Leaders Give Russia Little Reason to Sober Up: Tatyana Tolstaya
The other day, Russian President Dmitry Medvedev signed a law equating beer with alcoholic beverages, a move that restricts its advertisement and limits its sale and distribution. Unfortunately, the decision can mean only one thing: The vodka lobby trumped the beer lobby.
People's health won’t improve. The young beer drinker won’t reach for an orange juice. Beer will simply get more expensive, and people will turn back to their beloved vodka.
Legend has it that more than 1,000 years ago, when Vladimir the Great was deciding which religion to accept, he rejected Islam specifically because it proscribed alcohol. “The joy of Rus’ is to drink:” That phrase, attributed to Vladimir, determined the nation’s destiny for the next thousand years. Back then, people drank relatively weak beverages such as mead, beer or kvas. Vodka wasn’t invented until the days of Ivan the Terrible in the 16th century.
Ivan is reputed to have organized the first drinking house, a specialized establishment in which one could drink but not eat. In the 17th and 18th centuries, Peter the Great continued the inebriation of the Russian people: At balls and assemblies, he required guests to drink to excess -- sometimes, reportedly, to their death -- for his entertainment.
Perhaps, though, the explanation of Russia’s relationship to alcohol can be found in a national character prone to extremes, rather than in czars or religion. Any form of moderation, from politeness to prudence, is seen as weakness. The Russian macho won’t stop until he’s had his fill and dropped dead.
In Soviet times, drunks littered the streets, prompting the government to build half-medical, half-penal tanks to contain them. I knew a narcologist who lost his government job because he was constantly drunk and failed to show up for work. He was unlucky: His co-workers drank no less than he did, but his liver wasn’t as tough as theirs. He didn’t have the strength to crawl back to work in the morning.
As he told it, his work consisted of verifying the transgressions of moonshiners. The police would haul in the violators and their product, the doctors would solemnly fill out the necessary documents, and everyone would witness the offending liquid being poured down the sink. The moonshiners would pay a fine or go to jail. Then the doctors and police would lock the door; pull out the hidden bucket that had collected the fresh delicious moonshine; unpack pickles, brown bread, preserved fish and other hors d’oeuvres; and get the party started. It was a great job. Some chose to work all night.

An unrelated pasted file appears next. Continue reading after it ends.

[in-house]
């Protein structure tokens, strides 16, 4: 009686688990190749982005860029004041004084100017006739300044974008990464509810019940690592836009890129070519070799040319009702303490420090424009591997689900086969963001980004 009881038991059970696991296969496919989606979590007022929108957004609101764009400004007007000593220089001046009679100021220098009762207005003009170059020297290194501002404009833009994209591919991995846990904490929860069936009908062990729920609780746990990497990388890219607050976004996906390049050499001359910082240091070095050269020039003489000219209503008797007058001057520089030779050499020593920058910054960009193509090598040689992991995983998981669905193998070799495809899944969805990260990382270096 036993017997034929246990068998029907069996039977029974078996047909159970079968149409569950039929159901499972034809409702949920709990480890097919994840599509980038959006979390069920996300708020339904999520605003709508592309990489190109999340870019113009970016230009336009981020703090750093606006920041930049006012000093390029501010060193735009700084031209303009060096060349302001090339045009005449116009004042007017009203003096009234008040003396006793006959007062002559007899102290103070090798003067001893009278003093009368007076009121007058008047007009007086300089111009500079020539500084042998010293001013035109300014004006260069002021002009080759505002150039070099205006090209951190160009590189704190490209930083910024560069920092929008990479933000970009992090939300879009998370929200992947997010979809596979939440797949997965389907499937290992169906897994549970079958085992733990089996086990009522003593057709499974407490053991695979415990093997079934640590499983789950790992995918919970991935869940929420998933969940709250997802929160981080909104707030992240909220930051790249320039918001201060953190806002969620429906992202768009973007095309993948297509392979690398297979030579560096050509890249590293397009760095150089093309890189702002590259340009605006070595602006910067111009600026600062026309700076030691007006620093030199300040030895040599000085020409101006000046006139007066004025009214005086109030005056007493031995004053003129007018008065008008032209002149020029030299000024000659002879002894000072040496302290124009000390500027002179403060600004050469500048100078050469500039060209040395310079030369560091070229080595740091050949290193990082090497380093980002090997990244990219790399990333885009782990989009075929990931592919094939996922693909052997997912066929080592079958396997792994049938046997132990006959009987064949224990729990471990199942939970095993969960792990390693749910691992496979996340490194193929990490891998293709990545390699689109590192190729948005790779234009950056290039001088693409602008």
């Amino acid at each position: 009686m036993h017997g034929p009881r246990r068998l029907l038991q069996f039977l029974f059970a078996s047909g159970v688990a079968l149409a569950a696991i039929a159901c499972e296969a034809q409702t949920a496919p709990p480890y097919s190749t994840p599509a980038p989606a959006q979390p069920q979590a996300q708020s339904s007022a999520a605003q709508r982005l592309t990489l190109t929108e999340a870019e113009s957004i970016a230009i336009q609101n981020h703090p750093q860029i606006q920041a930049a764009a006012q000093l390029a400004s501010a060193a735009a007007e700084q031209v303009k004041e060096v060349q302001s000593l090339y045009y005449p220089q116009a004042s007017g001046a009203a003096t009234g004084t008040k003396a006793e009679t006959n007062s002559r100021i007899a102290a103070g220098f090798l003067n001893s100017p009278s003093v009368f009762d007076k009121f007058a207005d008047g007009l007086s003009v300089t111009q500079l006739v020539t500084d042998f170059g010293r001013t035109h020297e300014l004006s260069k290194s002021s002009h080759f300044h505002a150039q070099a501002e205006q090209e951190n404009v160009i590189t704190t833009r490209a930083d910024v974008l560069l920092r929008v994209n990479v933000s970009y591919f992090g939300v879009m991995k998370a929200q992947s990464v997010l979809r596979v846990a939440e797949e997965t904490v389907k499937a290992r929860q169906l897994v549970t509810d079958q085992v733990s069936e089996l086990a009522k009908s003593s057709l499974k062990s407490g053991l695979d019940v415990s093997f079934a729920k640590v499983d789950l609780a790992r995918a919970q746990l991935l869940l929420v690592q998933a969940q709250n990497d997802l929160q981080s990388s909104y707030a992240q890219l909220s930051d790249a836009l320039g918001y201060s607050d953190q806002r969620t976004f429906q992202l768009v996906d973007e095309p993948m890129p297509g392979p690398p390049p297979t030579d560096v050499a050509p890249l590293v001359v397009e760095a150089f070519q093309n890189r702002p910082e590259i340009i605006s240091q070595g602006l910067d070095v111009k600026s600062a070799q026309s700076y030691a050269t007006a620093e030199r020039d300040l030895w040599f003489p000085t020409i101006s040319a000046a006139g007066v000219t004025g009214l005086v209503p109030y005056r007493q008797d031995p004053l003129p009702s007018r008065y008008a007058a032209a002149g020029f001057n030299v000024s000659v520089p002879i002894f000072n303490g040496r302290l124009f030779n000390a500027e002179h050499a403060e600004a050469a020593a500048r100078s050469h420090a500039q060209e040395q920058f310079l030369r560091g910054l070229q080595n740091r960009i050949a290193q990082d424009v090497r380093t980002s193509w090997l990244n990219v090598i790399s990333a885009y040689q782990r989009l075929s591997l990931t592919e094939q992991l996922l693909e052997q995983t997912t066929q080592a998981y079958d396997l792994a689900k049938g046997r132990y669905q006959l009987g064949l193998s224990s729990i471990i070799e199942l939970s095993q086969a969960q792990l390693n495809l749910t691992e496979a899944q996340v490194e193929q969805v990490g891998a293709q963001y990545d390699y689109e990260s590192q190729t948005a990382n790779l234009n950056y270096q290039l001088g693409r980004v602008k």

Wild With Envy
Whenever I tell the story of the narcologist, my listeners go wild with envy. The fact that his family disintegrated and he died young bothers no one. I can testify that good moonshine is far superior to the vodka one can buy in the store. It’s cheap, clean, tastes a bit like aquavit, rates about 100 proof and offers the excitement of feeling like an outlaw. Go ahead, try to ban it. We’ll cook it and drink it. We don’t need your stinking decrees.
I seldom see people splayed out on the asphalt these days, but that’s not an indicator. The drunkenness has shifted to homes and restaurants. Alcohol consumption per capita has increased along with its variety and accessibility.
I know a lot of people who have made drinking their primary pastime. In between benders, they somehow manage to earn enough money to support the habit. Kids drink from age 12 or 13, mainly malt beverages. Beer ads portray its consumers as happy-go-lucky party types, who see nothing more natural than grabbing a case or two, because the world is great and life is beautiful. Then they get behind the wheel stinking drunk, or get run over by someone else.
A large portion of the vodka for sale is actually fake, poorly distilled spirits. The deadly rotgut, aimed at the pocketbook of Russia’s poorest drinkers, comes by the trainload from the south. Everybody knows about it, but the interests of organized crime are stronger than presidential decrees, particularly given the fact that our current president isn’t really in charge. Like cheap vodka, he’s also a fake.
Wine, for its part, isn’t a contender. Wine-drinking culture hasn’t taken root in Russia. We produce very little of our own, and the imported version must get through a gauntlet of excises, checks, bans and licenses designed to enrich the relevant officials. As a result, it’s far too expensive for regular consumption. In any case, Russians drink less for flavor than for the brain-numbing effect that hard alcohol -- and particularly poorly distilled hard alcohol -- delivers much more effectively.
The Russian people are invincible, because over the past thousand years they’ve learned to downshift like no other nation. No 20-year-old French cognac? Can’t import Georgian wine? Beer too expensive? No problem. We’ll get booze where we can. We’ll buy infusion of hawthorn at the pharmacy. We’ll make moonshine from potatoes, sawdust or tomato paste. We’ll make cocktails from glue. We’ll extract spirits from bathroom cleaner (it’s called “snowflake,” has a grayish color and reeks like hell).
Trying to separate people from their favorite drink with a decree is an exercise in futility. What the country really needs is something else: jobs, affordable housing, opportunities for kids to get into sports or art. Our weak and greedy leaders find it easier to prohibit, but our people have long since learned how to get around prohibitions.
President Medvedev probably won’t strain window cleaner through rye bread. But the people will. We may die young, but we’ll die free.
(Tatyana Tolstaya is a Russian writer whose works include the novel “The Slynx.” The opinions expressed are her own.)
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